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Rafael Nadal Roland Garros 2018 Sport Tennis

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5 things we learned at Roland Garros Day 13 - big bucks, wins and Nadal's passion

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Rafael Nadal shows his feelings at Roland Garros on Friday RFI/Pierre René-Worms

Stephens says winning's not too bad, Thiem gets his first Grand Slam and Nadal was intense on day 13 of the French Open at Roland Garros.


  • The spoils of war are a double-edged sword

So, you find yourself in the final of the French Open for the first time. That’s not bad. From a financial point of view you are guaranteed a pay day of at least 1,120,000 euros if you lose and 2,200,000 if you win. And you get your name engraved on the Coupe Suzanne Lenglen. Not that many people have done that. Sloane Stephens appeared her ever-elsewhere self when she came to talk to reporters ahead of her match on day 14 against top seed Simona Halep. “Yeah, obviously with wins and the deeper you go into a tournament, there is more expectation on you,” she said. “It's not always fun. Today is my off day and I'm spending it with you guys. It's not ideal. But it's what comes with winning. So it's not too bad.” Neither are the piles of euros.

  • It’s all about fine margins I

Marco Cecchinato had never won a Grand Slam match before he arrived at the French Open. But the unseeded Italian won five in Paris to sweep to the semi-finals. After just being edged out of the first set of his semi-final against the seventh seed Dominic Thiem, he took the second to a tiebreak where he came from 3-6 down to lead 7-6. But a Thiem service winner deprived him of the set and bring parity. There were two more set points for Cecchinato before he succumbed 12 points to 10 to go two sets to love down.

The third set was a waltz for the man from Wiener Neustadter. He whirled into a 5-0 lead and it was just a question of whether Cecchinato would check out with a game in the third set. He held serve to make it 5-1 to Thiem. And Thiem served out to reach his first Grand Slam final at the age of 24.

Juan Martin Del Potro faces up to Nadal RFI/Pierre René-Worms

  • It’s all about fine margins II

Rafael Nadal as good as admitted he got lucky in the first set of his semi-final against Juan Martin Del Potro. The fifth seed had six break points on the Nadal serve, three of them at 4-4 in the first set. He couldn’t convert and after that it was a song of pain and suffering. Nadal raced through the second 6-1 and the third 6-2. “I think that was my chance of the match,” rued Del Potro. “I had a lot of break points. I couldn't make it. Rafa served well, played good points on those break points and I got unlucky in that moment. Could have been a different match if I’d won the first set. After that he made me run a lot. His intensity was too high for the whole match. He deserved to win. He played much better from the beginning till the end. He made a great match.”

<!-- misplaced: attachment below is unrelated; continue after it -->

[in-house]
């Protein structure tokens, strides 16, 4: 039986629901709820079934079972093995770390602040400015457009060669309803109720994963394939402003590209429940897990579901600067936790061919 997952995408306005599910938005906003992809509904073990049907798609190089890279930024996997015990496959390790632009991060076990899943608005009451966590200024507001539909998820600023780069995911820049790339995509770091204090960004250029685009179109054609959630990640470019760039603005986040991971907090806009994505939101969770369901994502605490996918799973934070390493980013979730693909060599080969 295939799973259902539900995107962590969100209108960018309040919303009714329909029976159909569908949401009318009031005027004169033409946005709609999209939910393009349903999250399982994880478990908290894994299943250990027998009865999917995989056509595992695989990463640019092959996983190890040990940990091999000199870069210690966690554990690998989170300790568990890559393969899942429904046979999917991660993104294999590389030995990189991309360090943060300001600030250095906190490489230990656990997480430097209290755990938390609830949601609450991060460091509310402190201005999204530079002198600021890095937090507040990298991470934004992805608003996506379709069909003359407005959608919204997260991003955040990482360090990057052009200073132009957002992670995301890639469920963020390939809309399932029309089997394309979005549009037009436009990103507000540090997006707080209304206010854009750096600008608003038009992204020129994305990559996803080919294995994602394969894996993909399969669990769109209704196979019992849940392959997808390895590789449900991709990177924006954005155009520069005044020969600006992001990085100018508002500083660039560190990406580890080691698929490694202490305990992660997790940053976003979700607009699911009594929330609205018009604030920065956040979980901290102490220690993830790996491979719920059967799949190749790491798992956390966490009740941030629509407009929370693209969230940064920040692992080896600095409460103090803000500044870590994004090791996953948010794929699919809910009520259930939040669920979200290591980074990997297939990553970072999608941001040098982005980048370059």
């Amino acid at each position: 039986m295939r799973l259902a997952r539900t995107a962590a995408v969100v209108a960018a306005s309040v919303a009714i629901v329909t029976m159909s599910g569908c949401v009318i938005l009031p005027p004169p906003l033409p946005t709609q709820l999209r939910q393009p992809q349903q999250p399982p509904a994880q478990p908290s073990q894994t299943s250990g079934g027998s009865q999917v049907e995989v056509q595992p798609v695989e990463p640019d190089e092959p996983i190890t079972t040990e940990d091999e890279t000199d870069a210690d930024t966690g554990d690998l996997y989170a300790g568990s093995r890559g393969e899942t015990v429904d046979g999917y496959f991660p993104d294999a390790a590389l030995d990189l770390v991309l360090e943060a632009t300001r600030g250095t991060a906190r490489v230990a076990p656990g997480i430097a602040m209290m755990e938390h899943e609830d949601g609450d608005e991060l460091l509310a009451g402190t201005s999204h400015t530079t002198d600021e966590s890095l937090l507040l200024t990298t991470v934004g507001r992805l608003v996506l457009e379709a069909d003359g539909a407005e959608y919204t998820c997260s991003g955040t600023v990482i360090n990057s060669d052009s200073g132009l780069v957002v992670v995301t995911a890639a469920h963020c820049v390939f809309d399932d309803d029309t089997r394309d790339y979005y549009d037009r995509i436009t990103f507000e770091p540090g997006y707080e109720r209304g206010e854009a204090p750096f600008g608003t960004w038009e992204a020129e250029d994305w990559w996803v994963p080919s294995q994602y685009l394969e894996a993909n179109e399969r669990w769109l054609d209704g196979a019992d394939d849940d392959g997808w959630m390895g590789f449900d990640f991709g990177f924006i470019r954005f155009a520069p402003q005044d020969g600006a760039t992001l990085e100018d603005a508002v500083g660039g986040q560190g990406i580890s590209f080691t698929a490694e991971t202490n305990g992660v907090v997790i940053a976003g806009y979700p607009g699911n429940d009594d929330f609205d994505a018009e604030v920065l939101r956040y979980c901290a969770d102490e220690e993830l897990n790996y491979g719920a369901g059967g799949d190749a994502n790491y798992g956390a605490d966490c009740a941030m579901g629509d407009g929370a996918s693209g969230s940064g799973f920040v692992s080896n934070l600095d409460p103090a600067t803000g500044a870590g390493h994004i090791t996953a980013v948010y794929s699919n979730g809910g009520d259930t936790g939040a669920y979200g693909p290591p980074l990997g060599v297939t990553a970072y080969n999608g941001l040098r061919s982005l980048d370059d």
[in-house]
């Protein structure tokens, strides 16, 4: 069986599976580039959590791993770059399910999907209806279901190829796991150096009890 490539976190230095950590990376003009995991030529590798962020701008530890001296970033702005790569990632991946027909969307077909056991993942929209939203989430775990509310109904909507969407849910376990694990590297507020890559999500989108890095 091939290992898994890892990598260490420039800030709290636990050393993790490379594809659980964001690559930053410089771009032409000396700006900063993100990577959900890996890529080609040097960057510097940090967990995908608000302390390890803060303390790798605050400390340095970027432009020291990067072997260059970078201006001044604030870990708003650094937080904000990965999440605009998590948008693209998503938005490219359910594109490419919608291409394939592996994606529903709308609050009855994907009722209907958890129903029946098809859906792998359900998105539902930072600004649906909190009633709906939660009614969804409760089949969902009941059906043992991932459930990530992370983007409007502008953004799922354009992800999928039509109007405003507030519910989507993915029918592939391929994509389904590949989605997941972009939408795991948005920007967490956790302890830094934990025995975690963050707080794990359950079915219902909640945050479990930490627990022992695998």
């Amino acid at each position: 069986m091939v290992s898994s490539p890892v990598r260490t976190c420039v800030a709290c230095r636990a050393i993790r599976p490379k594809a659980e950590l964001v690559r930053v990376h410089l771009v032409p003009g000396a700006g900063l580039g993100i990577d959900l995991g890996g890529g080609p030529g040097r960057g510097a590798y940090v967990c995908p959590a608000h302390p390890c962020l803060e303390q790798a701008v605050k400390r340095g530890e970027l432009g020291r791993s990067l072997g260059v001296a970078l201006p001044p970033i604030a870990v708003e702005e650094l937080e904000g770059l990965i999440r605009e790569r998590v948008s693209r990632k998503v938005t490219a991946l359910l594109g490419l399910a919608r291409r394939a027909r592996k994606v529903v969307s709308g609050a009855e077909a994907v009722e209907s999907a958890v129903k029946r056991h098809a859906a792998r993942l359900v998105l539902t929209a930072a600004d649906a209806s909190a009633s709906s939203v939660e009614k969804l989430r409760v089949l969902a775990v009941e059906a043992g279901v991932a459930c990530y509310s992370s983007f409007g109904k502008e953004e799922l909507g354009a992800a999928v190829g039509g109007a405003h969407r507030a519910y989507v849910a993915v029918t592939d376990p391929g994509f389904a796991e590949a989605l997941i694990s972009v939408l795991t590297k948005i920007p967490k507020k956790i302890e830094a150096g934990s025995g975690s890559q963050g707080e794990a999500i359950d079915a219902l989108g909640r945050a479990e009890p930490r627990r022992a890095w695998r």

• Your hopes can go down like a Zeppelin but you get a whole lotta love

Nine years ago in the semi-final Juan Martin Del Potro lost in five sets in the semi-final to Roger Federer, who went on to win the French Open. Could this be a sign? Perhaps not, because Rafael Nadal beat Del Potro on day 13 in straight sets. After his dreams were shattered, Del Potro was invited to reach inside and search his feelings about his voyage from crock to Roland Garros semi-finalist. “I got much love from the fans around the world,” he beamed. “That's amazing to me. I'm very proud of that. I have been doing a big effort to keep playing tennis. Next Monday I think I will be the number four in the world after many years, which is something special for me, for my family, for the people who were behind me all the time.” It would be a hard person who’d begrudge Del Potro his moments of happiness.

  • Back to the future

In days gone by, when Rafael Nadal had only won 47 Roland Garros titles, the review used to monitor the Spaniard’s occasionally troubled march through the tournament with a “vamosometer”. Back then the twentysomething Nadal would roar his delight at winning a crucial point with a “Vamos!”. If the point was particularly important, the left fist would be clenched, punched down and it would rear up menacingly rather like his top spin forehand. Occasionally a knee would rise in concert with the clenched fist in order to emphasise the significance of the point. Well, the balletic beast that was the young Nadal has been tamed. We don’t see any such theatrics these days – maybe because it’s been a procession to the title of late. But, after the final point of his semi-final against Juan Martin Del Potro, Nadal stood on the baseline and pumped his left fist down six times. Ah, the good old days!